4. O Father,
From whom comes our protection,
Look down upon us,
Let the goodness continue,
The peace,
And for you, our King
Is the praise.

Sunday School Song.

[This is the song sung at the opening of the first meeting of the Kona chapter of the Kaahumanu Society held on  March 30, 1913. It is one of the many compositions of Lorenzo Lyons. The song was sung to the tune of “My Country ‘Tis of Thee,” and it seems some of the sentiment was taken from its lyrics as well.]

(Lau Oliva, 2/1871, p. 1)

Kuu Aina Hanau e.

Ka Lau Oliva, Buke I, Helu 2, Aoao 1. Feberuari, 1871.

Lei o Kaahumanu, 1916.

LEI O KAAHUMANU.

Lei Kaahumanu i ke aloha,
Lei haaheo i ka lanakila;
Lei i ka mamo hulu melemele,
Lei Hawaii i kou inoa.

Hui:

E ala e ka I ame ka Mahi,
E ala na kini o ka aina;
Hookahi puuwai me ka lokahi,
E ola ka inoa o Kaahumanu.

Eia ko lei e lei ai,
Na ke aloha i lawe mai nei;
I lei hoohie mau ia nou,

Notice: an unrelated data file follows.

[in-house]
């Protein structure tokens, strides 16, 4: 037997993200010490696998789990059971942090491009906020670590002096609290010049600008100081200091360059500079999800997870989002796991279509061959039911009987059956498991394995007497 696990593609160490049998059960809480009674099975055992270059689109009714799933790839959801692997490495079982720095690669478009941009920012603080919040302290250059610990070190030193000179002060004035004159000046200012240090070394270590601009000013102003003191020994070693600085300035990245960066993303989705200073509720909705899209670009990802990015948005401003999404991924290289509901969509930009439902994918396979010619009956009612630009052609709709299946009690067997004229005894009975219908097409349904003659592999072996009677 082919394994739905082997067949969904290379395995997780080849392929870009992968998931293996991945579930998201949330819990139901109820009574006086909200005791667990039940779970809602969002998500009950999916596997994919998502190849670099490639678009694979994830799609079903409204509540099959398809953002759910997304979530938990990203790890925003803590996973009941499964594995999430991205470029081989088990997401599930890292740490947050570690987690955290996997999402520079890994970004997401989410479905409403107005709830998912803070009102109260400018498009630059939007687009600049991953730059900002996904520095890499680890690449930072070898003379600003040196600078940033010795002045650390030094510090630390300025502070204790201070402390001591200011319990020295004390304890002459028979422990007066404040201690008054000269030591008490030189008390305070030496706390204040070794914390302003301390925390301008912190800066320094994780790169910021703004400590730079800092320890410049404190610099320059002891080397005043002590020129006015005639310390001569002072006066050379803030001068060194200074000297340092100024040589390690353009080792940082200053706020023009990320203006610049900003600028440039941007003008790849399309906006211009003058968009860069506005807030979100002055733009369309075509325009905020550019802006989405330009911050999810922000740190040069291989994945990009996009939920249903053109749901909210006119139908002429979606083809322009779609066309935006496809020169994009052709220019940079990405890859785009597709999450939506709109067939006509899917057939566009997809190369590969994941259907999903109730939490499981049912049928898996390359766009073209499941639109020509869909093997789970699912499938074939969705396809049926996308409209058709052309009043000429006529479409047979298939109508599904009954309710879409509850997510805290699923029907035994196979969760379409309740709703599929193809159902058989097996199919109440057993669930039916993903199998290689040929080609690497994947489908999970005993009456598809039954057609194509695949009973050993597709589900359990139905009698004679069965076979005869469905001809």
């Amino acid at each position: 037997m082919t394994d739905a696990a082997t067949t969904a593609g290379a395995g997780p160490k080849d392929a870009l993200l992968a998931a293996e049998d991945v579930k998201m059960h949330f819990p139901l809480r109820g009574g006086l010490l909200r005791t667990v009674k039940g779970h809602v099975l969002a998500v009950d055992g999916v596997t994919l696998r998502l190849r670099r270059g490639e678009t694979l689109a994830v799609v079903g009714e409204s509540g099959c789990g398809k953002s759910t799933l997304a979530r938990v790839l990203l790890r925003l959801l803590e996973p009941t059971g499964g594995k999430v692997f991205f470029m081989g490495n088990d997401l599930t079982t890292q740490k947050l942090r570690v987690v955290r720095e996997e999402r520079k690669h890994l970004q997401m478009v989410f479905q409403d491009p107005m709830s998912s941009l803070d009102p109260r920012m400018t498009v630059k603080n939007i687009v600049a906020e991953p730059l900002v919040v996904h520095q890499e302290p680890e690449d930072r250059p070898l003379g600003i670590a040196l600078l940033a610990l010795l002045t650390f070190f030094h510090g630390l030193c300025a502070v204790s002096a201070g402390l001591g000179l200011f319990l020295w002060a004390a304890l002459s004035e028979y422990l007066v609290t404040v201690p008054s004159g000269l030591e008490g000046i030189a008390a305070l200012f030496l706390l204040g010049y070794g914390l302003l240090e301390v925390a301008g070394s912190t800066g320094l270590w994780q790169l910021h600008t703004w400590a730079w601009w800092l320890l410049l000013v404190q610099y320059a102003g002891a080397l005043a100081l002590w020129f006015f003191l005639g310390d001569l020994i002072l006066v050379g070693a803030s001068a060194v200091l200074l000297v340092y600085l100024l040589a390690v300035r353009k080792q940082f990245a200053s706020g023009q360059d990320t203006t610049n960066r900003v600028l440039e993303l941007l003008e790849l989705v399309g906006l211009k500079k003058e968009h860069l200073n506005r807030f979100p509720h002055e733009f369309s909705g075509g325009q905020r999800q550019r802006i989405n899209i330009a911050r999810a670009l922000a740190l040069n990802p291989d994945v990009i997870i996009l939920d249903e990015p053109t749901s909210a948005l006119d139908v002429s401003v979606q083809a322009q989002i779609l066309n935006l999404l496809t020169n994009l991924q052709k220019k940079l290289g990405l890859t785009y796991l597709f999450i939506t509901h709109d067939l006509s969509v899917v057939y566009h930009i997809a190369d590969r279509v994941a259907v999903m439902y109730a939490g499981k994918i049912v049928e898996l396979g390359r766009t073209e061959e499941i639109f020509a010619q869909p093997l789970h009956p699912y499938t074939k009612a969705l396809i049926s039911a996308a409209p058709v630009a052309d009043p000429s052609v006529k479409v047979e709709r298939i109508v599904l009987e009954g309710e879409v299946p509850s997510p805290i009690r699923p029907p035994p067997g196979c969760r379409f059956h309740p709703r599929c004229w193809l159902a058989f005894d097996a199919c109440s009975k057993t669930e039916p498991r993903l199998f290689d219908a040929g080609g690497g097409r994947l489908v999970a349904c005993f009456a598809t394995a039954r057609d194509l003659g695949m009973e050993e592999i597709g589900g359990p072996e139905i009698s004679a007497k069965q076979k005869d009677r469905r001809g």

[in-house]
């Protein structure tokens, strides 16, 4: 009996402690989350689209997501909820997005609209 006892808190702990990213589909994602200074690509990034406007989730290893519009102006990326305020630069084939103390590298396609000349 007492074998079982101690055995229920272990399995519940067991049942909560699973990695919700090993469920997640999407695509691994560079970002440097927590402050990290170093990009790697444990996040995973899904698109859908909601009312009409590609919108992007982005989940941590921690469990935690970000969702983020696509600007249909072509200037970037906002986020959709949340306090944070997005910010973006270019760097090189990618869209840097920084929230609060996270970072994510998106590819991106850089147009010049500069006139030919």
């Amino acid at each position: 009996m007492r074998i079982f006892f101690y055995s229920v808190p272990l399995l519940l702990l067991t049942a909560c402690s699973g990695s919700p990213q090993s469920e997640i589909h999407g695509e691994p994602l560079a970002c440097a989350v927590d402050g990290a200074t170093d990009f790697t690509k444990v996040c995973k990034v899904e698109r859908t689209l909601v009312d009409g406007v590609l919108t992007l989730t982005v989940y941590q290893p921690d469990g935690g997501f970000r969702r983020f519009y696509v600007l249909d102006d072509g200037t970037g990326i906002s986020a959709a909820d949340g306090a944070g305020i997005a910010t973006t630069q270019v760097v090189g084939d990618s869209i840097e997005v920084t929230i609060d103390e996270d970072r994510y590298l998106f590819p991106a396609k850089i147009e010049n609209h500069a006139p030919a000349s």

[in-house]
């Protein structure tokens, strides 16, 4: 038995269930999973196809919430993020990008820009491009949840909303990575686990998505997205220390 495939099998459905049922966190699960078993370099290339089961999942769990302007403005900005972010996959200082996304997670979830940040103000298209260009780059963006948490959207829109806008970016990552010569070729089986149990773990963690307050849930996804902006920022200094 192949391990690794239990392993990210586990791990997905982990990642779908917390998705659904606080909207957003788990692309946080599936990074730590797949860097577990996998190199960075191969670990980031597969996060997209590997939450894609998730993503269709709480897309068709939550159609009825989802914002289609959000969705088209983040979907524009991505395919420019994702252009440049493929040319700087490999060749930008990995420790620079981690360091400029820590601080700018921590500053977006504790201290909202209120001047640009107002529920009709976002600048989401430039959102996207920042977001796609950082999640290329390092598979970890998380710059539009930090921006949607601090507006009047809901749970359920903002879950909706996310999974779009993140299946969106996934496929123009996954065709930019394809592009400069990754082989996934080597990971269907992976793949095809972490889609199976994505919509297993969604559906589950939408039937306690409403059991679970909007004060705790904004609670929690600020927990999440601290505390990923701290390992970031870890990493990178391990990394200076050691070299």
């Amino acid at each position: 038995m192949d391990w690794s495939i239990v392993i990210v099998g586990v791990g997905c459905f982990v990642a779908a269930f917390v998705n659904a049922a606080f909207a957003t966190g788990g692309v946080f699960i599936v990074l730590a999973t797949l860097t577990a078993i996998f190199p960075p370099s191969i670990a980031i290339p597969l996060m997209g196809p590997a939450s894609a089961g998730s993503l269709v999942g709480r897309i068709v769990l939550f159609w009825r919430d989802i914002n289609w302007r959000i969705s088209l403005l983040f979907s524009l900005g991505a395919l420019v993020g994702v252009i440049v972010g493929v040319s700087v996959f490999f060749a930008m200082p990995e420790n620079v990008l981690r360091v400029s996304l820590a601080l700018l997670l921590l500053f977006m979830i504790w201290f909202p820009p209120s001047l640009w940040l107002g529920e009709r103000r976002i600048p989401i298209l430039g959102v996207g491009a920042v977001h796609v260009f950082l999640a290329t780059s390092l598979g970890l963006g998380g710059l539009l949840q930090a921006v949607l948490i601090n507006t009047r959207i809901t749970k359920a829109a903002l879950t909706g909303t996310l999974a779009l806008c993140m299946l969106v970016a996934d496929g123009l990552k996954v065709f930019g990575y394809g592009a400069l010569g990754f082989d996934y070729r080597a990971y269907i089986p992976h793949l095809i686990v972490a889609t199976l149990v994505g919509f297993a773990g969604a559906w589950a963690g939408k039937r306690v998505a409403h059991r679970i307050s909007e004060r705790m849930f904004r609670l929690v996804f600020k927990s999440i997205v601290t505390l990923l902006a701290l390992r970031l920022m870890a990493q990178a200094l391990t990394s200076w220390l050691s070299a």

E ola ka inoa o Kaahumanu.

LEI OF KAAHUMANU.

Kaahumanu is adorned with a lei of aloha,
A proud lei in victory;
Adorned with the yellow-feathered mamo,
Hawaii is adorned by your name.

Chorus:

Rise, O I and Mahi,
Rise, O People of the land;
With one heart and in unity,
May the name of Kaahumanu live.

Here is the lei for you to wear,
Carried here by aloha;
It is an ever distinguished lei for you,
May the name of Kaahumanu live.

(Kuokoa, 12/29/1916, p. 2)

LEI O KAAHUMANU.

Ka Nupepa Kuokoa, Buke LIV, Helu 52, Aoao 2. Dekemaba 29, 1916.

Kaahumanu Society Chapter V of Kona a century old! 1913 / 2013.

KAAHUMANU SOCIETY ESTABLISHED.

At 3:30 p. m. on Sunday, and through the kindness of Rev. E. S. Timoteo of the Church of Kealakekua, he allowed the coconut frond lanai of his home to hold the meeting to establish the Kaahumanu Society [Ahahui Kaahumanu] of the calm of Kona.

The members of the various branches of Kohala, Waimea, Hamakua, Laupahoehoe and the society of the famous rain of Hilo Hanakahi; they were members who came for duties of the Evangelical Association [Ahahui Euanelio], Sunday School Association [Ahahui Kula Sabati], and Christian Endeavor Association [Ahahui C. E.].

The meeting was presided over by the head president of the Parent Association of Honolulu, Miss Lucy K. Peabody, and the secretary of that parent association, Mrs. Lahilahi Webb took the minutes of the meeting.